The Affordable Care Act is law and someday, sooner than later, I’ll bet we will have a single payer health care system in this country. A man whom I respect very much, wrote this recently in his Bevridge Approach post:
So, inevitably, the public has moved forward down the only track it’s been given, and Obama care will become law—and the odds are that it will remain the law of the land for decades to come and lead us toward a European-style single-payer system.
So let’s make it sooner and begin to heal the bloody gash that is politics in America today. The Republicans will probably lose this fight; and if you agree, will you travel a little further and also agree, that the current attempt by Senator Cruz to destroy Obama care was described by Miguel de Cervantes four hundred years ago?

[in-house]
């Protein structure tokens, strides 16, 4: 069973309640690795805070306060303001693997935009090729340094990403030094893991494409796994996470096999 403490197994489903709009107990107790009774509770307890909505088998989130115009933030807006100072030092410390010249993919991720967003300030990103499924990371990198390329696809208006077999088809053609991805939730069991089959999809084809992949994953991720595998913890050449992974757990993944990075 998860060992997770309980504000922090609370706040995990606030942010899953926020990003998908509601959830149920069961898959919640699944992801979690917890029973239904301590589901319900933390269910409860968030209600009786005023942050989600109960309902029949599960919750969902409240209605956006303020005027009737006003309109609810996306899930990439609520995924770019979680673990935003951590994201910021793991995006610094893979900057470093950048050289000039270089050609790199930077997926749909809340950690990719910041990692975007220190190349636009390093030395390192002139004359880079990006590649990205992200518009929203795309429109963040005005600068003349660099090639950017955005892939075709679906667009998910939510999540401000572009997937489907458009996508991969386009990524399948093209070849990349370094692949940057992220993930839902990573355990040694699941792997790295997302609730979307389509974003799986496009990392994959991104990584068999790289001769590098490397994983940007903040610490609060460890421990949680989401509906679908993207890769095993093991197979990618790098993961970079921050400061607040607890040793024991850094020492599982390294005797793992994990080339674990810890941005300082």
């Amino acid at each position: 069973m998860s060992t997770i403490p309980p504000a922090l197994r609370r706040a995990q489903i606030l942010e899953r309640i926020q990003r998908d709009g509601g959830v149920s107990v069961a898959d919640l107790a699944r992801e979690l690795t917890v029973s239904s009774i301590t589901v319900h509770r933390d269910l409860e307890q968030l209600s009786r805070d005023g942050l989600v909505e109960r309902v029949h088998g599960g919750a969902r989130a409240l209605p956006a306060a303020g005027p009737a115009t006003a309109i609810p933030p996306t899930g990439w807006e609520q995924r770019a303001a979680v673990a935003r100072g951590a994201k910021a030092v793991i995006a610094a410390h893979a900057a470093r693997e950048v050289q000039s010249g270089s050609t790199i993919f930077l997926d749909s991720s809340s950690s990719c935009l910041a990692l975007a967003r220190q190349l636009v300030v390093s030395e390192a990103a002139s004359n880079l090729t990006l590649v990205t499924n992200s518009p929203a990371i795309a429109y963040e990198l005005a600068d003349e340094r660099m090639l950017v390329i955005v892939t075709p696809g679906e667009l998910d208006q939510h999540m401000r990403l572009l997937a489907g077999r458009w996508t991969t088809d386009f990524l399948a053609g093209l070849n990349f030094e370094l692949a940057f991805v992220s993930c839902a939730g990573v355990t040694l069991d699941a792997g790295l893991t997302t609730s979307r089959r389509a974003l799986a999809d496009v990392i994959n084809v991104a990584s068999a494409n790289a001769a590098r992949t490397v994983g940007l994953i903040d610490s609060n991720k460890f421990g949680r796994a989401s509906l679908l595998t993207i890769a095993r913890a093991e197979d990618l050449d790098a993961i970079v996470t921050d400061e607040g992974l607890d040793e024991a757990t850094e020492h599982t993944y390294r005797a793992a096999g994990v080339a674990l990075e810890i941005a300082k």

Alonso Quijano, the protagonist of the novel, is a retired country gentleman nearing fifty years of age, living in an unnamed section of La Mancha with his niece and housekeeper. While mostly a rational man of sound reason, his reading of books of chivalry in excess has had a profound effect on him, leading to the distortion of his perception and the wavering of his mental faculties. In essence, he believes every word of these books of chivalry to be true though, for the most part, the content of these books is clearly fiction. Otherwise, his wits are intact. He decides to go out as a knight-errant in search of adventure. He dons an old suit of armour, renames himself “Don Quixote de la Mancha,” and names his skinny horse “Rocinante“. He designates Aldonza Lorenzo, a neighboring farm girl as his lady love, renaming her Dulcinea del Toboso, while she knows nothing about this.